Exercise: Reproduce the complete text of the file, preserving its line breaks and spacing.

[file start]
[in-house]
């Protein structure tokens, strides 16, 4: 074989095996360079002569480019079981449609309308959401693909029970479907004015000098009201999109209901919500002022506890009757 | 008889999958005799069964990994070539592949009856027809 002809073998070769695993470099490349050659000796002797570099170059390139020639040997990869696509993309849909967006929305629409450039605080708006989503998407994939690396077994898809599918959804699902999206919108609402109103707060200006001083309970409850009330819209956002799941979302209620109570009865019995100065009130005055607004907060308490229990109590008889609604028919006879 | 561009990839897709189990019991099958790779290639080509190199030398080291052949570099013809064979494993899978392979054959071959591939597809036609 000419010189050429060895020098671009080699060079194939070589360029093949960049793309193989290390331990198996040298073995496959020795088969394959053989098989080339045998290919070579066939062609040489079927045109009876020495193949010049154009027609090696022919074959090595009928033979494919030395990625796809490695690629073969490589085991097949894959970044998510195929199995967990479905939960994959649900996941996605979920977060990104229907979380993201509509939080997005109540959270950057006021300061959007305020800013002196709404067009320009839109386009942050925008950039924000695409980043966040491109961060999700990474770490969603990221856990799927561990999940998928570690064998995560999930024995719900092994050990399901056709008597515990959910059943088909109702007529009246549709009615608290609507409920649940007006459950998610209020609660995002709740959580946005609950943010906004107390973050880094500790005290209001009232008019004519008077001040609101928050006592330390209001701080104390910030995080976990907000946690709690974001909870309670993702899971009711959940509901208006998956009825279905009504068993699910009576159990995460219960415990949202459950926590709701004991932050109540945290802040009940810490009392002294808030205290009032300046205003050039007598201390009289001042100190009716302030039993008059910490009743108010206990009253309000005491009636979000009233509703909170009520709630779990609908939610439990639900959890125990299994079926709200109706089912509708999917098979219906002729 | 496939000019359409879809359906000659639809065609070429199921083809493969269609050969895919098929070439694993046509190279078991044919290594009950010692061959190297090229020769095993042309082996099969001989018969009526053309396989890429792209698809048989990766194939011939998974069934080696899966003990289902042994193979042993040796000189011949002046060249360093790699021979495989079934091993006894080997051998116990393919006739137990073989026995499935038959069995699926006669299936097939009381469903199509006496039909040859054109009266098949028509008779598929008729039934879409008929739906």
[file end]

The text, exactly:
[in-house]
């Protein structure tokens, strides 16, 4: 074989095996360079002569480019079981449609309308959401693909029970479907004015000098009201999109209901919500002022506890009757 | 008889999958005799069964990994070539592949009856027809 002809073998070769695993470099490349050659000796002797570099170059390139020639040997990869696509993309849909967006929305629409450039605080708006989503998407994939690396077994898809599918959804699902999206919108609402109103707060200006001083309970409850009330819209956002799941979302209620109570009865019995100065009130005055607004907060308490229990109590008889609604028919006879 | 561009990839897709189990019991099958790779290639080509190199030398080291052949570099013809064979494993899978392979054959071959591939597809036609 000419010189050429060895020098671009080699060079194939070589360029093949960049793309193989290390331990198996040298073995496959020795088969394959053989098989080339045998290919070579066939062609040489079927045109009876020495193949010049154009027609090696022919074959090595009928033979494919030395990625796809490695690629073969490589085991097949894959970044998510195929199995967990479905939960994959649900996941996605979920977060990104229907979380993201509509939080997005109540959270950057006021300061959007305020800013002196709404067009320009839109386009942050925008950039924000695409980043966040491109961060999700990474770490969603990221856990799927561990999940998928570690064998995560999930024995719900092994050990399901056709008597515990959910059943088909109702007529009246549709009615608290609507409920649940007006459950998610209020609660995002709740959580946005609950943010906004107390973050880094500790005290209001009232008019004519008077001040609101928050006592330390209001701080104390910030995080976990907000946690709690974001909870309670993702899971009711959940509901208006998956009825279905009504068993699910009576159990995460219960415990949202459950926590709701004991932050109540945290802040009940810490009392002294808030205290009032300046205003050039007598201390009289001042100190009716302030039993008059910490009743108010206990009253309000005491009636979000009233509703909170009520709630779990609908939610439990639900959890125990299994079926709200109706089912509708999917098979219906002729 | 496939000019359409879809359906000659639809065609070429199921083809493969269609050969895919098929070439694993046509190279078991044919290594009950010692061959190297090229020769095993042309082996099969001989018969009526053309396989890429792209698809048989990766194939011939998974069934080696899966003990289902042994193979042993040796000189011949002046060249360093790699021979495989079934091993006894080997051998116990393919006739137990073989026995499935038959069995699926006669299936097939009381469903199509006496039909040859054109009266098949028509008779598929008729039934879409008929739906």